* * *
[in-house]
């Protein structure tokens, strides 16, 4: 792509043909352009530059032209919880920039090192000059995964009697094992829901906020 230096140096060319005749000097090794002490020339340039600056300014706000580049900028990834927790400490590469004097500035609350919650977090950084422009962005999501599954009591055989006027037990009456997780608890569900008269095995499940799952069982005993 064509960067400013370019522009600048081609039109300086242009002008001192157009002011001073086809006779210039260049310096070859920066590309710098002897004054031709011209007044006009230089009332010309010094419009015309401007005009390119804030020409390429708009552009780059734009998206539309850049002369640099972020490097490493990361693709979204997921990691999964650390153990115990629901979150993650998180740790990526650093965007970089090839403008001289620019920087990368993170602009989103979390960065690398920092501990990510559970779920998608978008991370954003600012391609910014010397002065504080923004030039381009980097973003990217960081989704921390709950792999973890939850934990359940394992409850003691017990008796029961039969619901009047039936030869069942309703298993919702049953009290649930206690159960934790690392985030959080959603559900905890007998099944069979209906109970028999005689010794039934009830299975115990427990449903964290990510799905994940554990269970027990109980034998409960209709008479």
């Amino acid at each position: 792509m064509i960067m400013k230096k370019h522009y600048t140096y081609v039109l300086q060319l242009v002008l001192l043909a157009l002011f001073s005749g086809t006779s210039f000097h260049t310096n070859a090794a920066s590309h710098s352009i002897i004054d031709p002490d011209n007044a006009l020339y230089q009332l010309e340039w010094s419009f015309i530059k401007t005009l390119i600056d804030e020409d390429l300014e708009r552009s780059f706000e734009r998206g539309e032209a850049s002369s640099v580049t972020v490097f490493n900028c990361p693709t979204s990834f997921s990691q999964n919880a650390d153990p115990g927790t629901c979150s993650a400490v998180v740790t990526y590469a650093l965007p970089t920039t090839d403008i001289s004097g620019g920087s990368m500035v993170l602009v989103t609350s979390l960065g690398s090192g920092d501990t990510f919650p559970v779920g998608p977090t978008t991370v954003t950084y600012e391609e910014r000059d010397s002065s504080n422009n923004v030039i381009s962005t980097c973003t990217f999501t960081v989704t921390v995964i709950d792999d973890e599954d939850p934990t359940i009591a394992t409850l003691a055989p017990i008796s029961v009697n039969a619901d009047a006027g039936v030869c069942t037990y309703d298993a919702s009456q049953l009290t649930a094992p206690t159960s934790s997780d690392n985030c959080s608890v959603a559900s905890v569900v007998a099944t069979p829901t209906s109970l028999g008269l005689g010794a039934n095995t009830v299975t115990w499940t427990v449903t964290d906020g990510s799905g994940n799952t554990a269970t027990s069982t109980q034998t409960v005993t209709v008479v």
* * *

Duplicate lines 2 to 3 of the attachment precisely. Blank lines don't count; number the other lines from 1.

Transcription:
């Protein structure tokens, strides 16, 4: 792509043909352009530059032209919880920039090192000059995964009697094992829901906020 230096140096060319005749000097090794002490020339340039600056300014706000580049900028990834927790400490590469004097500035609350919650977090950084422009962005999501599954009591055989006027037990009456997780608890569900008269095995499940799952069982005993 064509960067400013370019522009600048081609039109300086242009002008001192157009002011001073086809006779210039260049310096070859920066590309710098002897004054031709011209007044006009230089009332010309010094419009015309401007005009390119804030020409390429708009552009780059734009998206539309850049002369640099972020490097490493990361693709979204997921990691999964650390153990115990629901979150993650998180740790990526650093965007970089090839403008001289620019920087990368993170602009989103979390960065690398920092501990990510559970779920998608978008991370954003600012391609910014010397002065504080923004030039381009980097973003990217960081989704921390709950792999973890939850934990359940394992409850003691017990008796029961039969619901009047039936030869069942309703298993919702049953009290649930206690159960934790690392985030959080959603559900905890007998099944069979209906109970028999005689010794039934009830299975115990427990449903964290990510799905994940554990269970027990109980034998409960209709008479």
């Amino acid at each position: 792509m064509i960067m400013k230096k370019h522009y600048t140096y081609v039109l300086q060319l242009v002008l001192l043909a157009l002011f001073s005749g086809t006779s210039f000097h260049t310096n070859a090794a920066s590309h710098s352009i002897i004054d031709p002490d011209n007044a006009l020339y230089q009332l010309e340039w010094s419009f015309i530059k401007t005009l390119i600056d804030e020409d390429l300014e708009r552009s780059f706000e734009r998206g539309e032209a850049s002369s640099v580049t972020v490097f490493n900028c990361p693709t979204s990834f997921s990691q999964n919880a650390d153990p115990g927790t629901c979150s993650a400490v998180v740790t990526y590469a650093l965007p970089t920039t090839d403008i001289s004097g620019g920087s990368m500035v993170l602009v989103t609350s979390l960065g690398s090192g920092d501990t990510f919650p559970v779920g998608p977090t978008t991370v954003t950084y600012e391609e910014r000059d010397s002065s504080n422009n923004v030039i381009s962005t980097c973003t990217f999501t960081v989704t921390v995964i709950d792999d973890e599954d939850p934990t359940i009591a394992t409850l003691a055989p017990i008796s029961v009697n039969a619901d009047a006027g039936v030869c069942t037990y309703d298993a919702s009456q049953l009290t649930a094992p206690t159960s934790s997780d690392n985030c959080s608890v959603a559900s905890v569900v007998a099944t069979p829901t209906s109970l028999g008269l005689g010794a039934n095995t009830v299975t115990w499940t427990v449903t964290d906020g990510s799905g994940n799952t554990a269970t027990s069982t109980q034998t409960v005993t209709v008479v």